Sometimes, success requires more than just the best technology.
by Tara Swords, May 2010
In 2004 Rick King, chief technology officer at the Thomson Reuters Professional division, wanted to change the way Westlaw used databases. He needed a more efficient way to store documents as documents, rather than as cells in a spreadsheet. He approached Oracle about switching to the company’s database.
“We always thought Oracle’s database was superior technologically, and we worked with Oracle to figure out how to implement it,” King says.
Before sealing the deal, King had a heart-to-heart with a senior executive at Oracle. He remembers the conversation:
“I said, ‘I don’t know you and you don’t know me, but before I do big deals like this I want the top person here to tell me you’re going to do whatever it takes to make this work, because I’m going to. I’m going to fight for you, and you have got to fight for me.’ He said yes, but everybody always says that. At the bottom of the trough is the magic moment where you find out whether those words were vapor or were real.”
King would find out. Everything went smoothly for about a year and a half, until problems developed that necessitated a major upgrade. For several months, the leadership of the two companies worked to get the application back on track.
“In late 2005, we upgraded to new versions,” King says. “It was the roll-up-your-sleeves-and-work-together moment. The problems stopped. Ever since then, if we’ve had minor issues, the cooperation between the teams has been unbelievable. Outstanding.”
Out of that experience emerged an incredibly strong partnership. Oracle had become a “trusted advisor” to Thomson Reuters, Legal—acting as part of the team rather than as a separate vendor. While a trusted advisor provides rock-solid products and access to new technologies before they’re available, the trusted advisor name has to be backed up by something more. As King says, it’s all about walking the talk.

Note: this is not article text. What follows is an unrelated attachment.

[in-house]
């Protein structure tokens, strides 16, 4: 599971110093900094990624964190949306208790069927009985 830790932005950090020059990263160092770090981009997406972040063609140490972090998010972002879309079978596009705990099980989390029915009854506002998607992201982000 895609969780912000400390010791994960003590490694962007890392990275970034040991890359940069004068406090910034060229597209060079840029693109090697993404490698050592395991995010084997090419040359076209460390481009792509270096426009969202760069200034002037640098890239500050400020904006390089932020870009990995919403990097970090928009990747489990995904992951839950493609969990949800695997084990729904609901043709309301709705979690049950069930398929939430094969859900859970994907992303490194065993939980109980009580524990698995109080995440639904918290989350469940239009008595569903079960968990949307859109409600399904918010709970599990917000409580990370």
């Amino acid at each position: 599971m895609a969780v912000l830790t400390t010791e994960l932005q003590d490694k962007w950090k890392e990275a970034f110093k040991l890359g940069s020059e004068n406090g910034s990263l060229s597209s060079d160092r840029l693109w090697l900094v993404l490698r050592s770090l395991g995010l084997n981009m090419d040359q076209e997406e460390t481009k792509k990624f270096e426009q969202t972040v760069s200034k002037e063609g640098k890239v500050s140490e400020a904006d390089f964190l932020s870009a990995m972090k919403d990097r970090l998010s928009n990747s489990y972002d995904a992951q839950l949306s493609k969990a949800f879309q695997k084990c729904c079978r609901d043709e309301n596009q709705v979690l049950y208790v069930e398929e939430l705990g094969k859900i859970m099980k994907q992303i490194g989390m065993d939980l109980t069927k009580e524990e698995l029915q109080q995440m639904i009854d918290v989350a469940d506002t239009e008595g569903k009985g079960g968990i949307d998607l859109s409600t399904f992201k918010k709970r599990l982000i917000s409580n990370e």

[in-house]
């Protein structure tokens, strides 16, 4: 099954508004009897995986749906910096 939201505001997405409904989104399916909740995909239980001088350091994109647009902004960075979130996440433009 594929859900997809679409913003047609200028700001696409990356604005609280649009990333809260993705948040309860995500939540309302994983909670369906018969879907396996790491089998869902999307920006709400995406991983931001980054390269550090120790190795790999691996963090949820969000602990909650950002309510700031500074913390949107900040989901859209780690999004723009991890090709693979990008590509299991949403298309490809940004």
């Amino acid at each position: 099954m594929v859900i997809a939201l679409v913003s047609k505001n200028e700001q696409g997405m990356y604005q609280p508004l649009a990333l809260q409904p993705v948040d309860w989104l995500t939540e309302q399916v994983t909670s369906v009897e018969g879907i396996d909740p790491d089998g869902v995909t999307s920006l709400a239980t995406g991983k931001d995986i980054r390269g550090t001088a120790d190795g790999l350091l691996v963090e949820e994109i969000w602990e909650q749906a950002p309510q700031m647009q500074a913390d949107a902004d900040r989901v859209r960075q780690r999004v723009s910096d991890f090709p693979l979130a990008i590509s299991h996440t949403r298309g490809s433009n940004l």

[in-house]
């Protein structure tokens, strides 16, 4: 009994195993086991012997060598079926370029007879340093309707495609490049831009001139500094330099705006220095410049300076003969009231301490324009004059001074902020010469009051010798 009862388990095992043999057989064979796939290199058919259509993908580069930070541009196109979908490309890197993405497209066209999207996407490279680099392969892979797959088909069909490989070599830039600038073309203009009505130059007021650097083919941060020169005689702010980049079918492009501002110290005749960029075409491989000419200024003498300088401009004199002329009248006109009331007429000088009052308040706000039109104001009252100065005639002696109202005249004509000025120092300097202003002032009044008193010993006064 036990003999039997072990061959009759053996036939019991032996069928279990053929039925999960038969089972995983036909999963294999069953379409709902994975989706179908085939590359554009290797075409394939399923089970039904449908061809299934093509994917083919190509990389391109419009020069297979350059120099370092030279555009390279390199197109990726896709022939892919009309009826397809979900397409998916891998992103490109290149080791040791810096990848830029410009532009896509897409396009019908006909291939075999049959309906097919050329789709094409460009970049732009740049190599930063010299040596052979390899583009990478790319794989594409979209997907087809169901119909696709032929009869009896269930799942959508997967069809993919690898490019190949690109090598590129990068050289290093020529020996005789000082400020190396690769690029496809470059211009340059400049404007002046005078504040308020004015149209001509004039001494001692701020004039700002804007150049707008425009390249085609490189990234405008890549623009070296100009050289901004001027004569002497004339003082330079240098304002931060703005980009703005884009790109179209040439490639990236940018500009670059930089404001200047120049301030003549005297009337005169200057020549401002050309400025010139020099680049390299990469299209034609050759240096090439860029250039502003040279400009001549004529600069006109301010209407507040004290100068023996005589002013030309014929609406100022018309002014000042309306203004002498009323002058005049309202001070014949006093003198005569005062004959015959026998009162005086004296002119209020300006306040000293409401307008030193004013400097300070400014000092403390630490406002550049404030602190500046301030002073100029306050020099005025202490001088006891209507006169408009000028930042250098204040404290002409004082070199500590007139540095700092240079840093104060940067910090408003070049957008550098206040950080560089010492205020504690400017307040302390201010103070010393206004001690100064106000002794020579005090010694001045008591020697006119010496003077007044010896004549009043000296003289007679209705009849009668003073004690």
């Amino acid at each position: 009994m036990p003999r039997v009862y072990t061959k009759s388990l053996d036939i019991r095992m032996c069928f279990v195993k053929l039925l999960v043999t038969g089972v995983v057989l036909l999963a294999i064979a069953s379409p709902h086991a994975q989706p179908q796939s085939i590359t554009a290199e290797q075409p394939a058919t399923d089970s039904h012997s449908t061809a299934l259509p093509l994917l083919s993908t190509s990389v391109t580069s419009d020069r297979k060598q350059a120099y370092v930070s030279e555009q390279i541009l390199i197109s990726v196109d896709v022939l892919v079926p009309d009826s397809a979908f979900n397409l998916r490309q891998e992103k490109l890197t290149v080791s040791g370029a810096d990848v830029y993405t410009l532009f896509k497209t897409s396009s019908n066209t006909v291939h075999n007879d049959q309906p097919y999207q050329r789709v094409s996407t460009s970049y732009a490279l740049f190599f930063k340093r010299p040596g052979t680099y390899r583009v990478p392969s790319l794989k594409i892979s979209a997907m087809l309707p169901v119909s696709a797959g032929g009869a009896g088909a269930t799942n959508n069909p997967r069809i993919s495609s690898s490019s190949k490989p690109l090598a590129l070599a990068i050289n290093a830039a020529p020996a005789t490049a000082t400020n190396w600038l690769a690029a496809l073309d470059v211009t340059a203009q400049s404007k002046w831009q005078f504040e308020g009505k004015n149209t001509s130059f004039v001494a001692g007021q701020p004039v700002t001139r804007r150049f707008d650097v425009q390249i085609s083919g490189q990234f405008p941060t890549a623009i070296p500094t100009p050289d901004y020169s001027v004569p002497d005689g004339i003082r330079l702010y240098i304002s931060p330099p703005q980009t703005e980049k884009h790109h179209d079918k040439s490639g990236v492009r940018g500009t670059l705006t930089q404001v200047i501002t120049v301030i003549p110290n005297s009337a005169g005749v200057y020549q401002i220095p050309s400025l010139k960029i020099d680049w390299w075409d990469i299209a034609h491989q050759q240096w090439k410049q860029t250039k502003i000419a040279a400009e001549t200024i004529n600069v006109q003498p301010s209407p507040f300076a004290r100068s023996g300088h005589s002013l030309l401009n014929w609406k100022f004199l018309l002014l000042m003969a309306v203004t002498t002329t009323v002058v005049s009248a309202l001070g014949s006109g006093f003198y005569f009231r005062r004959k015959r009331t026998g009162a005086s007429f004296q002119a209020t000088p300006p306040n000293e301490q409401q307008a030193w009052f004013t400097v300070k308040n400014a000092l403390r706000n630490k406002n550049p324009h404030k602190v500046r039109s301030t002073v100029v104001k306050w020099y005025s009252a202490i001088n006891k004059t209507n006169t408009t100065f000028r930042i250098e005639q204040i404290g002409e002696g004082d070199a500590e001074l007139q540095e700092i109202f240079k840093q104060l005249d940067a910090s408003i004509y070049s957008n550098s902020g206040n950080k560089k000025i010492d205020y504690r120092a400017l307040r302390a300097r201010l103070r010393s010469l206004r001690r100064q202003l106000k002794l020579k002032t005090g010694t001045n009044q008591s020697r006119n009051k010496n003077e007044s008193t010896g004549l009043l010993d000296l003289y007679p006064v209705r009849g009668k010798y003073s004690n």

“I think Oracle has always been known for having some of the best technology in the business,” King says. “Having the best technology embedded in your products gives you a competitive advantage in the marketplace, but it’s a theoretical advantage because having the best technology doesn’t work when you have some kind of problem and need to tune it in a nonstandard fashion.”
Having weathered trials together when the going got rough, the two companies now have a deep level of trust and commitment. Oracle was involved in the WestlawNext project for nearly its entire duration, which spanned five years. Throughout the project, Thomson Reuters, Legal, enjoyed steadfast, senior-level support. The result is a success that King and his team are extraordinarily proud of.
“If you combine the best technology with access to the smartest people who know the most about how to configure it—and they understand your business—you have a huge competitive advantage there,” King says. “Oracle has played a big part in WestlawNext, and that’s helped make this one of the most competitive products that’s ever been released in the legal market.”
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is a freelance writer based in Washington DC.